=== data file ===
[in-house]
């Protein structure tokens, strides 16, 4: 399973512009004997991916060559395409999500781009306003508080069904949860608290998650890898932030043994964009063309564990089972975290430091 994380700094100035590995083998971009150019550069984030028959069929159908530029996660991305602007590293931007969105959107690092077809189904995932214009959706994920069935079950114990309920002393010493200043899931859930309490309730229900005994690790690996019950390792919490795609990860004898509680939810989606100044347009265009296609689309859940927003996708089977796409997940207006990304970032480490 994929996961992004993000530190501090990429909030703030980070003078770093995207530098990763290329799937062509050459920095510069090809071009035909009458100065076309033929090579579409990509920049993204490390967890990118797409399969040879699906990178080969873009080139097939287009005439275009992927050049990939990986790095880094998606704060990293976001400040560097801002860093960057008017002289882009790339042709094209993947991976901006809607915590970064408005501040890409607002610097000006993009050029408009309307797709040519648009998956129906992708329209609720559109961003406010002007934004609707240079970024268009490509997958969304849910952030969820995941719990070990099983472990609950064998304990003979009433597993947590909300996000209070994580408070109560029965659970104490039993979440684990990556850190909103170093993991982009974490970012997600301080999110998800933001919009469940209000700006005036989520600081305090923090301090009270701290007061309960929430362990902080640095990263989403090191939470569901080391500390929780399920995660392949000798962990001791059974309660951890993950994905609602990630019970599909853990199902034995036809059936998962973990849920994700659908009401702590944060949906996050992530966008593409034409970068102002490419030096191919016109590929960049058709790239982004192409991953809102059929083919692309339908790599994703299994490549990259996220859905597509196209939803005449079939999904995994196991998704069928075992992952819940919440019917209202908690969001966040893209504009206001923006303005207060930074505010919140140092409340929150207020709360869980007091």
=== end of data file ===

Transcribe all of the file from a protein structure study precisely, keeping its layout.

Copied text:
[in-house]
């Protein structure tokens, strides 16, 4: 399973512009004997991916060559395409999500781009306003508080069904949860608290998650890898932030043994964009063309564990089972975290430091 994380700094100035590995083998971009150019550069984030028959069929159908530029996660991305602007590293931007969105959107690092077809189904995932214009959706994920069935079950114990309920002393010493200043899931859930309490309730229900005994690790690996019950390792919490795609990860004898509680939810989606100044347009265009296609689309859940927003996708089977796409997940207006990304970032480490 994929996961992004993000530190501090990429909030703030980070003078770093995207530098990763290329799937062509050459920095510069090809071009035909009458100065076309033929090579579409990509920049993204490390967890990118797409399969040879699906990178080969873009080139097939287009005439275009992927050049990939990986790095880094998606704060990293976001400040560097801002860093960057008017002289882009790339042709094209993947991976901006809607915590970064408005501040890409607002610097000006993009050029408009309307797709040519648009998956129906992708329209609720559109961003406010002007934004609707240079970024268009490509997958969304849910952030969820995941719990070990099983472990609950064998304990003979009433597993947590909300996000209070994580408070109560029965659970104490039993979440684990990556850190909103170093993991982009974490970012997600301080999110998800933001919009469940209000700006005036989520600081305090923090301090009270701290007061309960929430362990902080640095990263989403090191939470569901080391500390929780399920995660392949000798962990001791059974309660951890993950994905609602990630019970599909853990199902034995036809059936998962973990849920994700659908009401702590944060949906996050992530966008593409034409970068102002490419030096191919016109590929960049058709790239982004192409991953809102059929083919692309339908790599994703299994490549990259996220859905597509196209939803005449079939999904995994196991998704069928075992992952819940919440019917209202908690969001966040893209504009206001923006303005207060930074505010919140140092409340929150207020709360869980007091």